139: 1907 Ford Model K Five-Passenger Touring
OFFERED WITHOUT RESERVE
Chassis #: 816
40 hp, 405 cu. in. L-head inline six-cylinder engine with Holley updraft carburetor, two-speed planetary transmission; internal expanding rear wheel mechanical brakes, lever operated. Wheelbase: 120"
- From the collection of Clyde Ensor, Sr.
- Spectacular example of Ford’s first six-cylinder luxury automobile
- Formerly in the Harrahs, Bemis and Anthony collections
- One of only about 25 known to exist
1906 marked the introduction of two vehicles from the fledgling Ford Motor Company. At one end of the spectrum was the low-price and ruggedly simple four-cylinder Model N. Entirely opposite was the large and luxurious six-cylinder Model K. The Model N listed for just $500, while the Model K, on the other hand, for $2,500 (raised to $2,800 for 1907). The Model K was the biggest Ford yet with a 2,500 lb curb weight and a 114" wheelbase (increased to 120" for 1907-1908 models), as well as being the first Ford to feature six-cylinder power.
Much of the car’s weight came from the big liquid-cooled 405-cu. in. inline six that featured an L-head design with a 4½" x 4¼" bore and stroke. Cylinders were individually cast in iron, and in an attempt to save weight, Chief Ford Engineer Childe Harold Wills (who later went on to produce the Wills-Sainte Claire automobile) specified an enormous 50-inch long cast aluminum crankcase. Producing 40 hp at 1,600 rpm and putting power to the ground via shaft drive, the big Model K was good for 60 miles per hour – very impressive for 1906.
According to expert Don Mates, the first public showing of the Model K is believed to have been held at the 1906 American Motor Car Manufacturer’s Association (AMCMA) Show held at the 69th Regiment Armory, Lexington Avenue and 25th Street, New York in mid-January, 1906. A Touring car was displayed along with a complete chassis “adorned with much polish and engine turning.” A similar showing followed in Chicago later in the month. 1906 production was pegged at just 350 chassis built by Dodge Brothers on a 112-inch wheelbase. Total Ford production for the model year was 8,828 units, continuing a trend which would see Model Ks built in limited numbers throughout its three-year production run.
Ford advertising stated, “The whole six cylinders inspire the driver with the confidence that there is an enormous latent energy in this motor, ready for any new demand without overloading the motor, making it the easiest controlled and most flexible automobile ever built.” The Model K, available in either a Five-Passenger Touring car or sporty Runabout called the 640, was everything Henry Ford abhorred in an automobile and everything his company investors Alexander Malcomson and Charles Bennett wanted. It was easy to understand the choice of a smooth operating six-cylinder engine for a luxury automobile and for the Ford director’s enthusiasm for the Model K, given that approximately half of U.S. auto sales were priced at the K’s level or even higher.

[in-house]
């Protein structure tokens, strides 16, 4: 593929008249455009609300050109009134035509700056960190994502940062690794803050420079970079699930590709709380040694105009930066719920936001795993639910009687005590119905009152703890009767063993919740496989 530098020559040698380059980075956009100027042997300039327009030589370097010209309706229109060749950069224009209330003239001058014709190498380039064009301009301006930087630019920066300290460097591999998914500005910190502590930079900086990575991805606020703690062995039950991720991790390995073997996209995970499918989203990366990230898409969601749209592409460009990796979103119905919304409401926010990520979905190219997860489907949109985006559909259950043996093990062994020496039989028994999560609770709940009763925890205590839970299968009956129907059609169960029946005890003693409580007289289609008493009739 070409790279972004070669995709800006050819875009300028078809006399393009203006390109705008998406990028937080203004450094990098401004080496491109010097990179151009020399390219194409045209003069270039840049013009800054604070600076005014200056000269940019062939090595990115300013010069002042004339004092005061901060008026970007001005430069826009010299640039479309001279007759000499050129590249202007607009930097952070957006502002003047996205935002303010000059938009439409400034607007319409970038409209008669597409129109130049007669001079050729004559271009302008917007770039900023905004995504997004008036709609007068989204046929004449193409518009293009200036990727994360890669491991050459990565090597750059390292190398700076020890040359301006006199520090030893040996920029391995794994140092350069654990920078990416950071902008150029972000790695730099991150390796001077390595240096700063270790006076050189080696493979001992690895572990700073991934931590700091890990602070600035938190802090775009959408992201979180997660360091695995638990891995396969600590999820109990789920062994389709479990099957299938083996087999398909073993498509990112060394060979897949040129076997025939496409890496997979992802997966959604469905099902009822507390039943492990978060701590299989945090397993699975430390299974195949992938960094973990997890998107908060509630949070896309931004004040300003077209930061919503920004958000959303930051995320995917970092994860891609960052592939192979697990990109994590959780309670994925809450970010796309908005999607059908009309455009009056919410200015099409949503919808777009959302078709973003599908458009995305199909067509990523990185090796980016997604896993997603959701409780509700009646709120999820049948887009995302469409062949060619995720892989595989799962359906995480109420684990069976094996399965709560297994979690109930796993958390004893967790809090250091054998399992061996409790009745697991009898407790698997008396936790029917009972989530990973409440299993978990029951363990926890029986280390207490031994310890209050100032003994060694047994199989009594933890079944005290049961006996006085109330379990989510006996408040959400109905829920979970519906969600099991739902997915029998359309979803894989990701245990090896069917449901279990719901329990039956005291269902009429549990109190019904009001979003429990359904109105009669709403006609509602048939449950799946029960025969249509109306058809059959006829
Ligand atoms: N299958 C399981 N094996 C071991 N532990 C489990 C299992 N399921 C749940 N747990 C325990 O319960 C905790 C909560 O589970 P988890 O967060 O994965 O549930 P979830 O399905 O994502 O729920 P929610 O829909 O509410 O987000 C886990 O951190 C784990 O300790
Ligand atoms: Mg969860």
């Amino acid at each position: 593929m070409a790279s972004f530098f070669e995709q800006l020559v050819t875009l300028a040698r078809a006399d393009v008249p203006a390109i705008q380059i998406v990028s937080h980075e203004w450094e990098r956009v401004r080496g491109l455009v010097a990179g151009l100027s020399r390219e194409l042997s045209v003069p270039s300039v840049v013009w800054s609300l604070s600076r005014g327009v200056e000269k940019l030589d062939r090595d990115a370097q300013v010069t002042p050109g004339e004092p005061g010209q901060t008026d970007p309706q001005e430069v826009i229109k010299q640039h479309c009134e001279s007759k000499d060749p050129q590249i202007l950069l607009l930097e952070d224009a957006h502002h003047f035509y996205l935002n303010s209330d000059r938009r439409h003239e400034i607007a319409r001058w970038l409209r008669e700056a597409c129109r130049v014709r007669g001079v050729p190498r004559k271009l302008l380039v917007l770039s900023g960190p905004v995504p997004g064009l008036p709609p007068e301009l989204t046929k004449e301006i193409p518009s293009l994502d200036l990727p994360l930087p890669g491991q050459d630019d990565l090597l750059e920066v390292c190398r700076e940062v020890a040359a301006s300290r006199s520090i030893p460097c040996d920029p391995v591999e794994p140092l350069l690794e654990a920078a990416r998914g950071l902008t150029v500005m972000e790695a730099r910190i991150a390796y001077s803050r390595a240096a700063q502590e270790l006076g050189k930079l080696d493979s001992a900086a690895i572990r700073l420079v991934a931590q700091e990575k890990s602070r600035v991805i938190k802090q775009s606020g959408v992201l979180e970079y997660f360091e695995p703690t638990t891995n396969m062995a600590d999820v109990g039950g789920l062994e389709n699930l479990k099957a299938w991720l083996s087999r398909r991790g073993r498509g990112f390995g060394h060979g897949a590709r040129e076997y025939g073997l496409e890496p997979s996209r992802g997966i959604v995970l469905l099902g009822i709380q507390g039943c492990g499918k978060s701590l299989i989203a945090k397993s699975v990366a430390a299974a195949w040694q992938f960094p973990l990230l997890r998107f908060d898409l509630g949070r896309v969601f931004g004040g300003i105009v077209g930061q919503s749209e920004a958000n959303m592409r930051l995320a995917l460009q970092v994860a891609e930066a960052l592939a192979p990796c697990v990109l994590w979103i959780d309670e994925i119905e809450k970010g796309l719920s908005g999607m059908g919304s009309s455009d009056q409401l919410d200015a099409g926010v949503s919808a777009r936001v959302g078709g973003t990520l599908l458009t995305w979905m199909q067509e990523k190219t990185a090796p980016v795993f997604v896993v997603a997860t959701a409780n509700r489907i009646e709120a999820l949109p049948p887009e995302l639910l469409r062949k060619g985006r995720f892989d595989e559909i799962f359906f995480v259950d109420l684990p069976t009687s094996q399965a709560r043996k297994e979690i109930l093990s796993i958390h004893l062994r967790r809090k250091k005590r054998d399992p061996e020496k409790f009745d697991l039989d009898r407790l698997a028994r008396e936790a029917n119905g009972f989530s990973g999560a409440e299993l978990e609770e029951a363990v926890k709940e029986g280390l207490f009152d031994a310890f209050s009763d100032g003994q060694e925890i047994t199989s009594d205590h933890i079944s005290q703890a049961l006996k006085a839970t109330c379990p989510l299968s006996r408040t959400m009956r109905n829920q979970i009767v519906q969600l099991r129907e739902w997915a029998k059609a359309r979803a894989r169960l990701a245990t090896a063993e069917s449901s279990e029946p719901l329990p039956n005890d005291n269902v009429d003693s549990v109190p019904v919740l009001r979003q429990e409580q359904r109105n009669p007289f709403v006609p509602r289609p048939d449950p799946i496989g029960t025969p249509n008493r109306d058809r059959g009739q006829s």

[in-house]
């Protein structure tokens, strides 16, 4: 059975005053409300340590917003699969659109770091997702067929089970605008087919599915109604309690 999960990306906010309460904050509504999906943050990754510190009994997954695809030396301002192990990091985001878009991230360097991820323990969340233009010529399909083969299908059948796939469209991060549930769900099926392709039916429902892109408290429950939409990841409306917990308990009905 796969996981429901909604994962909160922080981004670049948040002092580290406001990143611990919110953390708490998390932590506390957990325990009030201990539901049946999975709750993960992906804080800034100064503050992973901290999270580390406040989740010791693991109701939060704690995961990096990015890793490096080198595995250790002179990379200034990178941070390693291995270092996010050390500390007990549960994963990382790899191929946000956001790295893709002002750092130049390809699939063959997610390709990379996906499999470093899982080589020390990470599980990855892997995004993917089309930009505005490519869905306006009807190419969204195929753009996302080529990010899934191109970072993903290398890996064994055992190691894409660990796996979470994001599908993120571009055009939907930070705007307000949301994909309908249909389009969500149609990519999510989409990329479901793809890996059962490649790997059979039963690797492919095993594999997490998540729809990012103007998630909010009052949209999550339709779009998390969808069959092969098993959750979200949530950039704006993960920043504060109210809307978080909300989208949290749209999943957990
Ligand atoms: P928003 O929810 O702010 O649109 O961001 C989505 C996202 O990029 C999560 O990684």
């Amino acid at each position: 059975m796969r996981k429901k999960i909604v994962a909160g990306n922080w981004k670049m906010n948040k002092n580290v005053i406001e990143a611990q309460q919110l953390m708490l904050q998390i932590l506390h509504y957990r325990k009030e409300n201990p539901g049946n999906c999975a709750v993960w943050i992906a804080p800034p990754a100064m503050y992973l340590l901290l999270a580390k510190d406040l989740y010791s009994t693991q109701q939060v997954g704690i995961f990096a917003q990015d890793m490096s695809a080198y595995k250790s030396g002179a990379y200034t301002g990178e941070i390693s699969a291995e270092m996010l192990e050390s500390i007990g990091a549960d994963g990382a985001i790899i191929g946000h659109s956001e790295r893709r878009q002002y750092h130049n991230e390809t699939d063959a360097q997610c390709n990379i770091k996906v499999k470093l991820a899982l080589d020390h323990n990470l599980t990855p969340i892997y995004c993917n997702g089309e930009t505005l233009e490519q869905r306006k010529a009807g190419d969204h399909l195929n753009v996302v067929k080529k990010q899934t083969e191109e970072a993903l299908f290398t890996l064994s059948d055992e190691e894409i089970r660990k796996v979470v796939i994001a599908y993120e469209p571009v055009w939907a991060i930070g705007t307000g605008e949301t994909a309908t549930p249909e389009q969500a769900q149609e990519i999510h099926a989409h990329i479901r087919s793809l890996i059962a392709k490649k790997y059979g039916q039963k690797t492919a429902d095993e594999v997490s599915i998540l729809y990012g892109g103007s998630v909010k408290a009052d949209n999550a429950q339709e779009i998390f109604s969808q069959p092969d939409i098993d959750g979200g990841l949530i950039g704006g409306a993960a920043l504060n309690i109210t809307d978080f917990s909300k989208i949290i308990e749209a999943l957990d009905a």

The company’s 1907 catalog boldly stated that the Model K offered “the silence of an electric with the simplicity and economy of the gasoline motor.” But the car was far and away from Henry Ford’s ideal for a “car for the multitudes,” costing five times what he thought his company’s products should. Ford was selling all the Model Ns it could build and, at the same time, a smattering of Model Ks. Ford dealers were forced to take a Model K for every 10 Model Ns they ordered. The ensuing debate over the direction of the Ford Motor Company and the future of the Model K would ultimately lead to the departure of cofounder Malcomson from the company. But as they say, that’s another story! The Model K remained in production though October 1908 when it was discontinued in favor of the Model T, the car that Mr. Ford envisioned. Ford would not produce another six-cylinder automobile until 1941.
This spectacular Model K is currently part of the Clyde Ensor, Sr. Collection and was formerly part of the Harrah’s Collection in Nevada. Other noted owners include Elmer Bemis and Warren Anthony. Expert Don Mates, in a March 1st, 1989 letter to Mr. Ensor, stated that, “This car was used on several Glidden Tours in the 1950s by Mr. Bemis, driving to and from as well (as much as 1000 miles each way). Beautiful re-restoration by Harrah’s.”
Resplendent in a handsome combination of dark blue with cream pinstriping, black interior, and black canvas top, this is a very imposing vintage automobile. Brass trim is prevalent including the radiator, lights, cowl, horn, brake lever, gear shift handle, wheel hubs and steering column, all of which appear to be in good condition. It is fitted with a brass Prest-O-Lite tank mounted on the driver side running board. The black canvas roof fits beautifully and is lined with red cloth, and the black tufted leather seats are presentable. Some cracking is evident in the paint, particularly on the passenger side door, while the engine bay is impressive as is the wood trim, which is likewise excellent. In all, a remarkable vehicle considering the restoration is decades old. It is thought to be one of just 25 known to exist. This is a spectacular automobile certainly to be the centerpiece of any Brass Era collection of early vehicles.